• Don’t Forget Your Chores! Vacuuming, shoveling, laundry… they may not be exercises in the traditional sense, but they certainly keep you active and count toward being fit.

Set goals, invest in weather-appropriate gear, and enlist some friends to help keep you accountable! Your body, and your mind, will thank you!

SEPTEMBER IS HEALTHY AGING MONTH

September is a time of year many people think of as a new beginning. It’s the start of a new school year, the time when things tend to settle down after the hustle and bustle of the summer months. Now is the time to rejuvenate and start taking some positive measures with your health. Here are some ideas to help get you started:

1: Don’t Act Your Age! Think about your best year so far, picture yourself at that age, and be it! Positive thinking goes a long way toward positive feeling.
2: Be Positive! Try to see the positive in your conversations and actions every day. Limit complaining, and stop watching all the negative news stories.
3: Drop Your Negative Friends. Surround yourself with people who have a positive outlook. Energetic, happy, positive people will help you be happy, too! Smile! People who smile more often are happier.
4: Walk the Walk. Do you walk slowly because you’ve become lazy? Make an effort to take big strides, walk heel first, and wear comfortable shoes.
5: Stand Up Straight! Look at yourself in the mirror. Hold your stomach in, shoulders back, chin up. Fix your stance and practice every day. You’ll look great and feel better!
6: Check Those Pearly Whites. Teeth are often the first thing people notice. Good oral health is just as important as good physical health. Go to the dentist regularly.
7: Find Your Artist. Take music classes, learn to paint, try woodworking! Creativity keeps our brains young!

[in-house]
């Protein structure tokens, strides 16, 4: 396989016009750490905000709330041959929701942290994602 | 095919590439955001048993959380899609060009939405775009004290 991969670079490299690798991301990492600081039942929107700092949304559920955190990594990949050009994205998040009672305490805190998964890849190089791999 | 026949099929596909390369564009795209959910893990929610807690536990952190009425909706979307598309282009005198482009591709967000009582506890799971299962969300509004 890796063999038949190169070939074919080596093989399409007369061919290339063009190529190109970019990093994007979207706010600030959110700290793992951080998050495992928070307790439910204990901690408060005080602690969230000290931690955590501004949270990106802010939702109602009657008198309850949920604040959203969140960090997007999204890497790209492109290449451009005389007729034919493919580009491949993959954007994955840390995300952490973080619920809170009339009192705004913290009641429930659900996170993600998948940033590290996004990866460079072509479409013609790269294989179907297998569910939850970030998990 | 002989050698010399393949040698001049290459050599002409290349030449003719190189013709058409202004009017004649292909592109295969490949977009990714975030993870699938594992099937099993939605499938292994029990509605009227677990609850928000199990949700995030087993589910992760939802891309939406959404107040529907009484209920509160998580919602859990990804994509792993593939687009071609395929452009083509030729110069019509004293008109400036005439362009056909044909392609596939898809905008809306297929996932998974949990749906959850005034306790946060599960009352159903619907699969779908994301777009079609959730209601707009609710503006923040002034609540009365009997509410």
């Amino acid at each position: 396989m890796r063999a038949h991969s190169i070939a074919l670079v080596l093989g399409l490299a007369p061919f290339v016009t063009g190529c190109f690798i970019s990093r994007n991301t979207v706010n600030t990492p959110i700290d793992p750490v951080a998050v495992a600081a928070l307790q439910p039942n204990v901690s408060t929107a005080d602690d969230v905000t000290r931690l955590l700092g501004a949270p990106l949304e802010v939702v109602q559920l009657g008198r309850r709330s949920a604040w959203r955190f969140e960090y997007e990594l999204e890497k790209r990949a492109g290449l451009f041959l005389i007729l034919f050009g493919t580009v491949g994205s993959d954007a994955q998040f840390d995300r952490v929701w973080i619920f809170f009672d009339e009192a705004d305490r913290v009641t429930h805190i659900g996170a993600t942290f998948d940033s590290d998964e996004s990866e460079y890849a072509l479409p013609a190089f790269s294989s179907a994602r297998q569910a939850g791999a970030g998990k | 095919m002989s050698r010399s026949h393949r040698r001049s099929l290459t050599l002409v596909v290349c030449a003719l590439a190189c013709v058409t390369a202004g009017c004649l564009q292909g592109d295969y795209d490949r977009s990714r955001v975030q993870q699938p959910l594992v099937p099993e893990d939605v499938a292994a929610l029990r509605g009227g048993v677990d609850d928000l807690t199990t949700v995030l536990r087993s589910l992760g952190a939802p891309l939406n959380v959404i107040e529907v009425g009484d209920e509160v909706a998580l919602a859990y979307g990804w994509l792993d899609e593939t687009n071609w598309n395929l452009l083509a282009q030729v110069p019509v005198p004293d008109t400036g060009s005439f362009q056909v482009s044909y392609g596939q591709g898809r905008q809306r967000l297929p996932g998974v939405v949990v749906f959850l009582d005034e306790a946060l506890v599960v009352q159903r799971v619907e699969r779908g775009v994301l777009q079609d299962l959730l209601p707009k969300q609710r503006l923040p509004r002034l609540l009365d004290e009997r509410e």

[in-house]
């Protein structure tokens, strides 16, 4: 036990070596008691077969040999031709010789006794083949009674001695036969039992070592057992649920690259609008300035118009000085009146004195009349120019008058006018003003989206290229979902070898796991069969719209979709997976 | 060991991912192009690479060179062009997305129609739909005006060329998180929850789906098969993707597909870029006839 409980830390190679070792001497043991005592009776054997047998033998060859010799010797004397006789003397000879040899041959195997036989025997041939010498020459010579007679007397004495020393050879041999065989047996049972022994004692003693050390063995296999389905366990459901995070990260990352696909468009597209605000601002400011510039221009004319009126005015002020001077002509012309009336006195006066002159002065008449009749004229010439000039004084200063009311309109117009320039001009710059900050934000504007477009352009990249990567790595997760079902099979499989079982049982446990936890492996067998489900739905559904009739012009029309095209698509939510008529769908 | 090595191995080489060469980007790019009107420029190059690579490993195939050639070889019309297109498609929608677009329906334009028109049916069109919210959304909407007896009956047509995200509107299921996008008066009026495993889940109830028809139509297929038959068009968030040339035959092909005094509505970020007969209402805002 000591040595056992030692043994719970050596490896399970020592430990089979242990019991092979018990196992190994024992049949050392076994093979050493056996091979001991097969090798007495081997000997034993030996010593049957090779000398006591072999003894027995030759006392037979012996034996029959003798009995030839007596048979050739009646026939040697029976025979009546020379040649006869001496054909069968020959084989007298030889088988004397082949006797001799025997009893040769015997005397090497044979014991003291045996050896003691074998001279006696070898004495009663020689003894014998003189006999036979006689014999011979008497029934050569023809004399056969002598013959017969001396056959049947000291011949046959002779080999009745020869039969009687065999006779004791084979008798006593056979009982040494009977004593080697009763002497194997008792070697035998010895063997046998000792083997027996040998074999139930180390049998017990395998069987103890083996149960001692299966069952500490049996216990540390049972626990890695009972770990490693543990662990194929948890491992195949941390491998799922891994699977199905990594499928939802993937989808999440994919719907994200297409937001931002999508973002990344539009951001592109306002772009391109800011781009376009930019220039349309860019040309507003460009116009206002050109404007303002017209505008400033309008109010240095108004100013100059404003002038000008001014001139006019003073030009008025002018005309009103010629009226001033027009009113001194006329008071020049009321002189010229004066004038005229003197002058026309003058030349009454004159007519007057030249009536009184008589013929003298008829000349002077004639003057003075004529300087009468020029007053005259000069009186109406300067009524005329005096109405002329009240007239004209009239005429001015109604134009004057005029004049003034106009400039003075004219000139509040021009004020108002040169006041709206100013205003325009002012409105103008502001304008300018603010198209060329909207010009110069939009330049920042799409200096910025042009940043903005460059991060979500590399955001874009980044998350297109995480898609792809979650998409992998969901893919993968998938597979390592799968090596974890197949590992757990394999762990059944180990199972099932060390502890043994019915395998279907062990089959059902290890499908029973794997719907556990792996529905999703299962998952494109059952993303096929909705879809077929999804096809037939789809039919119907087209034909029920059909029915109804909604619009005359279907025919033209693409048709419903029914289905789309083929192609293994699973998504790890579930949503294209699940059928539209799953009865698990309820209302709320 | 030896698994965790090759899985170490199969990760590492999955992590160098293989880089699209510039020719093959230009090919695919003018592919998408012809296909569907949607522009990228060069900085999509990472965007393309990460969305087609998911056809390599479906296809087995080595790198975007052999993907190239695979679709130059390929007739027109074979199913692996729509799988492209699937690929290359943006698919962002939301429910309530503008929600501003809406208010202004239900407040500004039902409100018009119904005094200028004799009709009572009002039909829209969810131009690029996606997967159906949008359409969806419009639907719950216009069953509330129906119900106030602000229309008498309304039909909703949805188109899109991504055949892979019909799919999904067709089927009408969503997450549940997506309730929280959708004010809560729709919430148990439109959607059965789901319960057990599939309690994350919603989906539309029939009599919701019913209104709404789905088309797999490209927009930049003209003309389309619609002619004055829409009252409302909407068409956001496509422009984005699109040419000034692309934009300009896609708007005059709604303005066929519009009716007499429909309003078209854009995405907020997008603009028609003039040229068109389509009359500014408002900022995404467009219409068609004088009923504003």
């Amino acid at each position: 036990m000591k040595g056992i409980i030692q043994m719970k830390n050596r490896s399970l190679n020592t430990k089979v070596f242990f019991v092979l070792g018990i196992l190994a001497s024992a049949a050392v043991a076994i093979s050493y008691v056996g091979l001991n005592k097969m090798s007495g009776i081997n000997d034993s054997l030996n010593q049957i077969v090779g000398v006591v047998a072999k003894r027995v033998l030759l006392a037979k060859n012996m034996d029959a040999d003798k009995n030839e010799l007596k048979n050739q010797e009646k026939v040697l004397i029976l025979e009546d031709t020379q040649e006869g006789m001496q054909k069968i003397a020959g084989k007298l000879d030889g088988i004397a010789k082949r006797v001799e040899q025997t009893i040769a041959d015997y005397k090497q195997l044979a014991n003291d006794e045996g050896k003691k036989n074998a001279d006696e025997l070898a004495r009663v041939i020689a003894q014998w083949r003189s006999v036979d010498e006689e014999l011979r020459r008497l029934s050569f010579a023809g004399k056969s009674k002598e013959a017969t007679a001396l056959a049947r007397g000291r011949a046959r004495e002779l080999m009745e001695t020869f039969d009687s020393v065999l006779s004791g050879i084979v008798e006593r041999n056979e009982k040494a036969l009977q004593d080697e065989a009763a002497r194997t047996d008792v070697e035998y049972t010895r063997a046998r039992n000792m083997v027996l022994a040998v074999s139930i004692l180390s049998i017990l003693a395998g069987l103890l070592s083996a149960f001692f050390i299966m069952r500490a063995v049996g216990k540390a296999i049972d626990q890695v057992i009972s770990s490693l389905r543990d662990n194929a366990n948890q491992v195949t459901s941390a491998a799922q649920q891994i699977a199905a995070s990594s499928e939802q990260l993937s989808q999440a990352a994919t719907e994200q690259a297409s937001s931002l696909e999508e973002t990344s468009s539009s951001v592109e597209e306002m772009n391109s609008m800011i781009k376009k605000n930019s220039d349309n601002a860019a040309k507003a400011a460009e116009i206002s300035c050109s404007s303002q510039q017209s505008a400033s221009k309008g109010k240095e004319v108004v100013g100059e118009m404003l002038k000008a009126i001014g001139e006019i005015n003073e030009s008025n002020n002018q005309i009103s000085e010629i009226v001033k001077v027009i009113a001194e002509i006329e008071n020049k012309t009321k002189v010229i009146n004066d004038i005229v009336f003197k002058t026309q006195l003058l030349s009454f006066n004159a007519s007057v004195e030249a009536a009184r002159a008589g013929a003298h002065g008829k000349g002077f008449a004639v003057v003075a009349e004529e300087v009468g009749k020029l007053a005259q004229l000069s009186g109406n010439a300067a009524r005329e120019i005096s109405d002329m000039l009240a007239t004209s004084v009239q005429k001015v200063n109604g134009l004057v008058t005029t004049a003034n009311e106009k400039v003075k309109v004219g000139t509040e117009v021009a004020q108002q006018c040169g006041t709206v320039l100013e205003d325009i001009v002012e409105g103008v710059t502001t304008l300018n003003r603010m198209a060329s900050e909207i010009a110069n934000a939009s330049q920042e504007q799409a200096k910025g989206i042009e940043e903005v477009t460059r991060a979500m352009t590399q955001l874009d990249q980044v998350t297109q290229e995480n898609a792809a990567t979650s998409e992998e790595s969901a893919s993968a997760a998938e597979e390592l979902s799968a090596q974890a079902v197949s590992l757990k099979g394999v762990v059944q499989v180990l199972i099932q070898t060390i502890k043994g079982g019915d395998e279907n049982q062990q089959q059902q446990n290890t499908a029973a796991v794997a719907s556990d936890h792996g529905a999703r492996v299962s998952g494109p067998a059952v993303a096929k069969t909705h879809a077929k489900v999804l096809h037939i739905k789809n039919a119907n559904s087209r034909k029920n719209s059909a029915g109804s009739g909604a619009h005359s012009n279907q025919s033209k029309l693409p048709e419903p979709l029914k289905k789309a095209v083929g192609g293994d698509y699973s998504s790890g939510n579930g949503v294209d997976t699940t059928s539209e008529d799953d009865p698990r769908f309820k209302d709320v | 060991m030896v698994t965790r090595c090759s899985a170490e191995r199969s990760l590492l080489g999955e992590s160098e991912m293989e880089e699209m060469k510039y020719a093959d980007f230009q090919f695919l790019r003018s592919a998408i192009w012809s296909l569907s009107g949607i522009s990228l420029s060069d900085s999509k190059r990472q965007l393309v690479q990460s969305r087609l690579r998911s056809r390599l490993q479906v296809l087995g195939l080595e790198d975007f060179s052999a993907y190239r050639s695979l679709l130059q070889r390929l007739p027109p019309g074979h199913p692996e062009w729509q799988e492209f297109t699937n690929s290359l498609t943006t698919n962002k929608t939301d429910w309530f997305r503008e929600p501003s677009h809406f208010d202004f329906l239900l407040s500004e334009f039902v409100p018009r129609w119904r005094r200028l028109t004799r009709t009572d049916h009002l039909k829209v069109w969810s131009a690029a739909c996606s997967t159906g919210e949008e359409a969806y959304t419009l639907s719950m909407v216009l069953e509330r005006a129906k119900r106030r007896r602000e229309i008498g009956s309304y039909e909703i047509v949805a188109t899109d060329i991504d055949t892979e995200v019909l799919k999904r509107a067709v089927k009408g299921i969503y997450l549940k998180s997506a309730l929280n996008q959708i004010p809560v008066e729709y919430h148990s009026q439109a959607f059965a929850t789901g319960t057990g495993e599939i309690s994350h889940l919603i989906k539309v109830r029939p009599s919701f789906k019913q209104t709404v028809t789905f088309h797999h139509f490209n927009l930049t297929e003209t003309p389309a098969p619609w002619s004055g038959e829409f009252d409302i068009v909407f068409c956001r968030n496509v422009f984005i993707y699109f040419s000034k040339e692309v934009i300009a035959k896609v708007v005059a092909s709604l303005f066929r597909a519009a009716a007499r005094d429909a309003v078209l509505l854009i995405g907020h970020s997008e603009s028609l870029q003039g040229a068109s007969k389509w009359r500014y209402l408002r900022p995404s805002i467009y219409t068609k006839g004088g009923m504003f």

8: Check Your Hormones! Aging doesn’t have to mean feeling less than you did when you were younger.

Call us today at 201-225-2525 to schedule your consultation so we can make sure you continue to age healthily.

Beating Hot Flashes in the Summer Heat

July and August tend to be the hottest months of year, and pairing summer heat with hot flashes is a recipe for disaster! Hot flashes are caused by drops and spikes in estrogen levels as we age. We’ve compiled a list of some ways you can try to combat your hot flashes and make it through the summer:

Pay Attention to Triggers. Do you notice more intense flashes after spicy foods? Caffeine? Stress? All of these things can cause our blood vessels to dilate, making hot flashes even worse. Try to track your flashes to see if you can pinpoint problematic behaviors.

Stay Near the Air Conditioning. Well of course! And if you don’t have AC, an oscillating fan works wonders as well.

Dress in Layers. Give yourself the option of peeling off those outer layers when you have to stay cool.

Try Controlled Breathing. Taking slow, deep breaths when a flash starts can help decrease severity. Paced respiration helps slow our heart rate and open up those blood vessels.

Avoid Harsh Chemicals. Sunscreen includes synthetic estrogens such as oxybenzone and avobenzone which penetrates the skin and further disrupts our hormone system. Look for zinc oxide and titanium oxide instead.

Try Acupuncture. Acupuncture increases production of endorphins, which may help stabilixe our body temperature.

Exercise. Exercise has been shows to improve hot flashes in some women, provided you finish up more than 3 hours before bedtime.

Hormone Testing. Of course, give us a call at 201-255-2525 for a consultation to pinpoint your exact imbalance so we can create a customized plan to help get you feeling comfortable and enjoying the rest of the summer!